Thursday, July 28, 2011

The Rose Garden by Susanna Kearsley

When Eva’s filmstar sister Katrina dies, she leaves California and returns to Trelowarth, Cornwall , where they spent their childhood summers, to scatter Katrina’s ashes and in doing so return her to the place where she belongs. But Eva must also confront the ghosts from her own past, as well as those from a time long before her own. For the house where she so often stayed as a child is home not only to her old friends the Halletts, but also to the people who had lived there in the eighteenth century. When Eva finally accepts that she is able to slip between centuries and see and talk to the inhabitants from hundreds of years ago, she soon finds herself falling for Daniel Butler, a man who lived – and died – long before she herself was born. Eva begins to question her place in the present, and in laying her sister to rest, comes to realise that she too must decide where she really belongs, choosing between the life she knows and the past she feels so drawn towards

Today, Kelly from The Written World and I are doing a joint review of The Rose Garden by Susanna Kearsley! Head over to Kelly's blog to read the first half (be warned it is a bit gushy!)

Kelly's thoughts are in black and mine are in purple.


Yes, talking about the actual story is probably a good idea. The story starts off on a very negative note when Eva loses her sister, but the book becomes about much more than that. It is obvious why Eva is so connected to Cornwall. It was just the place that she is meant to be. She goes through a lot while she is there. The Hallett son was Katrina’s first love and even though many years have gone by and she married someone else, he is still battling with the emotions that her death evokes. His father has died and he is tending the family gardens, but he hates the public side of things and is resistant to much change. His sister, though, has big ideas and Eva helps her discover them by advertising the tea house that she has built. That tea house is so much more to the story, though... The reason it came to be in the first place was a touching story.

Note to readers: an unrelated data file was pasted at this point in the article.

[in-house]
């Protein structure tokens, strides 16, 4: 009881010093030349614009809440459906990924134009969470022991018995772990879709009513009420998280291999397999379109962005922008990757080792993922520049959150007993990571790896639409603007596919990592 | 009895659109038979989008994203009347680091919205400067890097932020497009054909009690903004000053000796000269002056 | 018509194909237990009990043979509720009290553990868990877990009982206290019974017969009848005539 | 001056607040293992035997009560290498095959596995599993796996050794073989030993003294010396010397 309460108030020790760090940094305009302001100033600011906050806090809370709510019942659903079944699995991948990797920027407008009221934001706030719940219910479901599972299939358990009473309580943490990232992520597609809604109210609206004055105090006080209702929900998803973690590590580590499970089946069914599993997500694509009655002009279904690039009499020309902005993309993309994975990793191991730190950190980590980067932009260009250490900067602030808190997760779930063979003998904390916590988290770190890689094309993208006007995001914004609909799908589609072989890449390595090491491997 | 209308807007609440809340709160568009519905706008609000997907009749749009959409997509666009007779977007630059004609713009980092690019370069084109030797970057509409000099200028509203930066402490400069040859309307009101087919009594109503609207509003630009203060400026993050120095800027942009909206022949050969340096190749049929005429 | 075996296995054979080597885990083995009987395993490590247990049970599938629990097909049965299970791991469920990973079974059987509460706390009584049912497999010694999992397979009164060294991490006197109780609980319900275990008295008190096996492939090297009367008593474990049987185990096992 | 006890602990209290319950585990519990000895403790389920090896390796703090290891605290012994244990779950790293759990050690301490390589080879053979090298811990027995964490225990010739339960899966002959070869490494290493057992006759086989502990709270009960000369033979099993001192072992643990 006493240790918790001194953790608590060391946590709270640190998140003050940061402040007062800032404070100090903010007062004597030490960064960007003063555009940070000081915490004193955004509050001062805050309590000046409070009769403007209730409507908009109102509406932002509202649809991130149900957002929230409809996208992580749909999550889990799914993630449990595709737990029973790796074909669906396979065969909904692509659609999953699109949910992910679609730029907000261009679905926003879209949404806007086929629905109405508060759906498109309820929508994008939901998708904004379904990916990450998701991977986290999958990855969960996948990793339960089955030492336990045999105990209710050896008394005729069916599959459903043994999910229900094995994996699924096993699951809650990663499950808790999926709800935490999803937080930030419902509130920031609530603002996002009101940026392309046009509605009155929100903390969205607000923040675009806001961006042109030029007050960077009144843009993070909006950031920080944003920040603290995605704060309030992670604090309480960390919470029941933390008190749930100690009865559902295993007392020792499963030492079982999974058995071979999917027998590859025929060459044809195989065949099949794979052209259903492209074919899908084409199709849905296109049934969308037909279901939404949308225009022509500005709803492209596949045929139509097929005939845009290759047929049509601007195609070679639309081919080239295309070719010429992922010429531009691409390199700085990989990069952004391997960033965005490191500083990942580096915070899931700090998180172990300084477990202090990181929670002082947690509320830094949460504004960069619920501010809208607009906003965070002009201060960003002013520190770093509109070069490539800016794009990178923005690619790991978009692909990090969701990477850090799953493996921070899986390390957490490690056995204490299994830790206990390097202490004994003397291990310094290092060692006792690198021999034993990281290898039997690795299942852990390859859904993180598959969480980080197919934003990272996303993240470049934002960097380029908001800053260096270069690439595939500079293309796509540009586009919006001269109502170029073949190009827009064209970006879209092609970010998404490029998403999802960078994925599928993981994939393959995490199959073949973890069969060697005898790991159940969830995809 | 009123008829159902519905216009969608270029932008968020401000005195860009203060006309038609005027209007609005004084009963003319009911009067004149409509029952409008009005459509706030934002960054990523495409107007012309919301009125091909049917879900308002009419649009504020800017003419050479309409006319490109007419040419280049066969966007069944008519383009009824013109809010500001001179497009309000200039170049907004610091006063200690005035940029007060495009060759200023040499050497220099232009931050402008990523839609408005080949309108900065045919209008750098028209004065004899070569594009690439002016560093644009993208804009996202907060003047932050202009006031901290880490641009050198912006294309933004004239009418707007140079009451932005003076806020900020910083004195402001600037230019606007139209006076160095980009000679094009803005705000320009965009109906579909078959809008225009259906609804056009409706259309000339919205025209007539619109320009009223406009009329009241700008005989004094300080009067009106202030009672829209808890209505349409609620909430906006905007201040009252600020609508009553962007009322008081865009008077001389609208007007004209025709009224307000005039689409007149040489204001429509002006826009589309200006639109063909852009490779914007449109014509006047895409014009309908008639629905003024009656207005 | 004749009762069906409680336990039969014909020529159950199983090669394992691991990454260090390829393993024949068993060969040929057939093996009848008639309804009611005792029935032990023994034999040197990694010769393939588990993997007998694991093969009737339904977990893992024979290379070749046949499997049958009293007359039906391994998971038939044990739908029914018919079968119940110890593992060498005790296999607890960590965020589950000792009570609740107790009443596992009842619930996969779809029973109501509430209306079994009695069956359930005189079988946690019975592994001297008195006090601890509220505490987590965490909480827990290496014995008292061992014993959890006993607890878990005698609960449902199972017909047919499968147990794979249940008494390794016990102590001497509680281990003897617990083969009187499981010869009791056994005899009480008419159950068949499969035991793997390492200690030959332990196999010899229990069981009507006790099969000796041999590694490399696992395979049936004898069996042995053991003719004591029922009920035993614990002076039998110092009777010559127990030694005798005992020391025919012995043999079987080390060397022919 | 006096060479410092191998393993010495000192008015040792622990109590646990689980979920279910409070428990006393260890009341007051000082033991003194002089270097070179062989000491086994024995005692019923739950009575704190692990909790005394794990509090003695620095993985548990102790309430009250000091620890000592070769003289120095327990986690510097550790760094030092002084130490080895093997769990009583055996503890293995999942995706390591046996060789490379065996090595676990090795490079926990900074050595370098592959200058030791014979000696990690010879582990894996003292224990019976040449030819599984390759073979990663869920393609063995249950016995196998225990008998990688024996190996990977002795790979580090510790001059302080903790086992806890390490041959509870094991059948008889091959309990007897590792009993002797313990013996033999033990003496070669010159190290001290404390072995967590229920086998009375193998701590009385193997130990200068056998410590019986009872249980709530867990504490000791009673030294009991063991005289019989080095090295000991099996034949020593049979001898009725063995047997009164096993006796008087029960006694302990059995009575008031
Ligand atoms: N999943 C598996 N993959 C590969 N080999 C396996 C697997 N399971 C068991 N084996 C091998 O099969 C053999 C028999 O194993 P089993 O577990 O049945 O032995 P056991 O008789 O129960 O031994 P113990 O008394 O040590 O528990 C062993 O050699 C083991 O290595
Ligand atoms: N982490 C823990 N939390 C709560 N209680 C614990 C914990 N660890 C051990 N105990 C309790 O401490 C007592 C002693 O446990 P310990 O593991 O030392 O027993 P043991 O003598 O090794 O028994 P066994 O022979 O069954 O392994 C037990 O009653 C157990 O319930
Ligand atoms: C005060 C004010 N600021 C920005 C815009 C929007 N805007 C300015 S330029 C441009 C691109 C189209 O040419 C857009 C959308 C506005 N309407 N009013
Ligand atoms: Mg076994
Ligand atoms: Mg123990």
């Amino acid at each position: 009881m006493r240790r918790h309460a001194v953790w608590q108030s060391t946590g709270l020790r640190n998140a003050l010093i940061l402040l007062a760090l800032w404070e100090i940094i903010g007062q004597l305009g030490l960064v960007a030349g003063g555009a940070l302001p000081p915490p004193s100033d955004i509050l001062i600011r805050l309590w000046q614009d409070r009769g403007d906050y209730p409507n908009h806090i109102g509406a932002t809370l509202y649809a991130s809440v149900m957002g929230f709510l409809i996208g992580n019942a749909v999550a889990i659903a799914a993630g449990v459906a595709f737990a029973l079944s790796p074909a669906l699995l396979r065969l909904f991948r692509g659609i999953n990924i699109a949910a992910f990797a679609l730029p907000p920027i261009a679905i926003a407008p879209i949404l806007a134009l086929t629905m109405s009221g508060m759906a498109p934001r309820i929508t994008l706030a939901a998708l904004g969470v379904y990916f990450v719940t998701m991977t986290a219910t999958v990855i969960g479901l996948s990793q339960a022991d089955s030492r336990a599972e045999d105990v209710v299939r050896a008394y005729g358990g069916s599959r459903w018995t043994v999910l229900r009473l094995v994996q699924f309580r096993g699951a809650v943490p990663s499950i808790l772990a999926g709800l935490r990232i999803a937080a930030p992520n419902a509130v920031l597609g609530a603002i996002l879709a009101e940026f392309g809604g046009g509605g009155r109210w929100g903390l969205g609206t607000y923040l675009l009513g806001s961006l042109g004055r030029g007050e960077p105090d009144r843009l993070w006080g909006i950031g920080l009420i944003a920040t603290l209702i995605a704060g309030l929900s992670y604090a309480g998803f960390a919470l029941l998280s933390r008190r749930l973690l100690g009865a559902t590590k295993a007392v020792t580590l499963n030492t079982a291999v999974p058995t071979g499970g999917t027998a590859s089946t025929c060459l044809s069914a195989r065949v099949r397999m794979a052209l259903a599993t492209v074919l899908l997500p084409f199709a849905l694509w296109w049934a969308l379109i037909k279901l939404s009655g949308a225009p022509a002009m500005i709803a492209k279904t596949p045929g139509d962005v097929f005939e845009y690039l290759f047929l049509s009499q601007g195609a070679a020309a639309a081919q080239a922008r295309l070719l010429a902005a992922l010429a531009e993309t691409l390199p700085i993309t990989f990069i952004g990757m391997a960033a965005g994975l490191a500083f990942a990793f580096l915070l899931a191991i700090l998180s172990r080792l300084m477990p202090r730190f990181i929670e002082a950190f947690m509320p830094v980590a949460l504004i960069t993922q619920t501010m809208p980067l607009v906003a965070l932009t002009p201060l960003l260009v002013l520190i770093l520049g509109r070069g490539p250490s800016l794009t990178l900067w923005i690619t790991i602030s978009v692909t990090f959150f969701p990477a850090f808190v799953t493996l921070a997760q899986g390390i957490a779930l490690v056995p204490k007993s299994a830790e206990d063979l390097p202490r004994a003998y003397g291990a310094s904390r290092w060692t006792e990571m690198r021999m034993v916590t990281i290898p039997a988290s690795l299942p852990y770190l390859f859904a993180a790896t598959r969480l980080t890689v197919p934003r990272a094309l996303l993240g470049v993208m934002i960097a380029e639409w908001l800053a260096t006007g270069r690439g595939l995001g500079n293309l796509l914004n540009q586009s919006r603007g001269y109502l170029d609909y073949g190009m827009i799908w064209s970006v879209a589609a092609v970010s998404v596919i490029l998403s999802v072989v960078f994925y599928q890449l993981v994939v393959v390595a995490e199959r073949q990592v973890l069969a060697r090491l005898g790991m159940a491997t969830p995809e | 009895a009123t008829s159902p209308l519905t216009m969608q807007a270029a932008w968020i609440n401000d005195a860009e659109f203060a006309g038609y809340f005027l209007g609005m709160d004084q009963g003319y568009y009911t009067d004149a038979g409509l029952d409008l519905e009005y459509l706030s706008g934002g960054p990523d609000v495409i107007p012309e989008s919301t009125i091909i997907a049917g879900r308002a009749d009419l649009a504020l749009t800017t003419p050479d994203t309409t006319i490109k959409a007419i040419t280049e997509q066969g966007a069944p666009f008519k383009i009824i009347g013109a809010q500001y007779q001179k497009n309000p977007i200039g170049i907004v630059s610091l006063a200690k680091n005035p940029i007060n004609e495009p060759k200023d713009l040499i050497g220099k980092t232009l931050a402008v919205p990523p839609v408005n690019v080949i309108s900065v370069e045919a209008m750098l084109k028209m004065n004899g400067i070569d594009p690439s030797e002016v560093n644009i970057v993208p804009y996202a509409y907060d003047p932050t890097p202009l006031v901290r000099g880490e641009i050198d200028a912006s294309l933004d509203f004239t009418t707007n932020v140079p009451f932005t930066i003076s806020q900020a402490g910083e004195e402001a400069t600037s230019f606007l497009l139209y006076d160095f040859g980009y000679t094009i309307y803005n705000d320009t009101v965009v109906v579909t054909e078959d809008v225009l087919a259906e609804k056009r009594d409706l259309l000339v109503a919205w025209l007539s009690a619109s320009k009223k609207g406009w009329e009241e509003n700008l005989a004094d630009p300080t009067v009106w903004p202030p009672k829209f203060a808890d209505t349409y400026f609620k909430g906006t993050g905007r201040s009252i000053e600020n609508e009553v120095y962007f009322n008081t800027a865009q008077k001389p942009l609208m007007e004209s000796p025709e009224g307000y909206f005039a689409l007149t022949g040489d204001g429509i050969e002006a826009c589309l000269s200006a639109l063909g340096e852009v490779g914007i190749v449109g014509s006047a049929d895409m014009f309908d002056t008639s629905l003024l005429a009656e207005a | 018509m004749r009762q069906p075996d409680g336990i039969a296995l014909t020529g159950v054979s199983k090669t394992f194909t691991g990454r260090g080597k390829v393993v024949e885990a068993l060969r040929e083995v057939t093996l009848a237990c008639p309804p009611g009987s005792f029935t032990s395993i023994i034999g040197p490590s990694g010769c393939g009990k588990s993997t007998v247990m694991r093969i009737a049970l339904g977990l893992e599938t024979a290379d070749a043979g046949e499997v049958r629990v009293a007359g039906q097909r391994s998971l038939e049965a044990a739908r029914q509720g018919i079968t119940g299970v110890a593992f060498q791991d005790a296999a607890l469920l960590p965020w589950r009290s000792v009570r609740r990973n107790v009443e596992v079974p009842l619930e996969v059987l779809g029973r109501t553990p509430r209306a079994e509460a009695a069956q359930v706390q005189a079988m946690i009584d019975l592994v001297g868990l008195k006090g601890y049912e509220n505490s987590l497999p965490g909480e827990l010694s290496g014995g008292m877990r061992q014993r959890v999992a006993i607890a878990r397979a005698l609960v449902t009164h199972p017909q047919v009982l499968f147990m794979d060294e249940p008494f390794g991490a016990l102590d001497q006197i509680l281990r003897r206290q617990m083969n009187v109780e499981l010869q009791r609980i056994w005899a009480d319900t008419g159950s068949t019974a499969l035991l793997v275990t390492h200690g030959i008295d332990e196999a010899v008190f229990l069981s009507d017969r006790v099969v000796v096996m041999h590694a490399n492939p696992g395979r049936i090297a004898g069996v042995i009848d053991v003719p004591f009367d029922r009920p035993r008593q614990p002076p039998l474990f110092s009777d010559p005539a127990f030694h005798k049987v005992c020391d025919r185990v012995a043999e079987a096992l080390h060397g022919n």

Given that you have read other books by Kearsley what did you think when Eva started hearing voices?

I wasn’t really surprised because I knew there was something of that nature to expect, but it was just a matter of finding out what method she was going to choose. That didn’t mean there were not a lot surprises in store, though!

So, the hearing voices is the first clue that all is not as it seems, which becomes even more obvious when Eva finds herself in the same house, but that it is occupied by different people in a different time. The house is occupied by a widower, Daniel Butler and his friend Fergal. They are men with a secret of their own - secret Jacobite supporters. The local constabulary, especially Constable Creed, is deeply  suspicious of the Butlers and an unexplained woman appearing could make things awkward, especially as she is sometimes there and sometimes isn’t, and she can’t really talk due to her obvious accent and different use of language. Also add into the mix a bit of smuggling and the charismatic and vivid brother Jack and life becomes very complicated all round.

First of all, I loved the characters you mentioned. I know, I am getting off track, but I can’t help pointing out how well written they all were! From the very beginning I loved Daniel. The very first scene was entertaining and I enjoyed watching him develop as a character each time she ‘magically’ appeared. I believe that he really brought the early setting to life by being so realistic. I could picture him and everything that was going on around him. I also love Fergal. Sometimes I think he was simply there to lighten the mood from time to time, but then Jack appeared and took that to a whole different level. Jack is interesting to say the least! In many ways the opposite of his brother, but he grew on me with time. Then, there was the very well-written villain, Constable Creed. I have to admit that I was not there, I was just reading about it, but every time the ‘law’ paid them a visit he creeped me out. It made the story dark just having him there and you never knew what was going to happen, but you felt like it was going to be bad. I cannot applaud Kearsley enough for writing such excellent characterizations. It is why I enjoy her books so much - coupled with the fact she writes fascinating story-lines, captures the time period very well, and has settings that I always want to visit!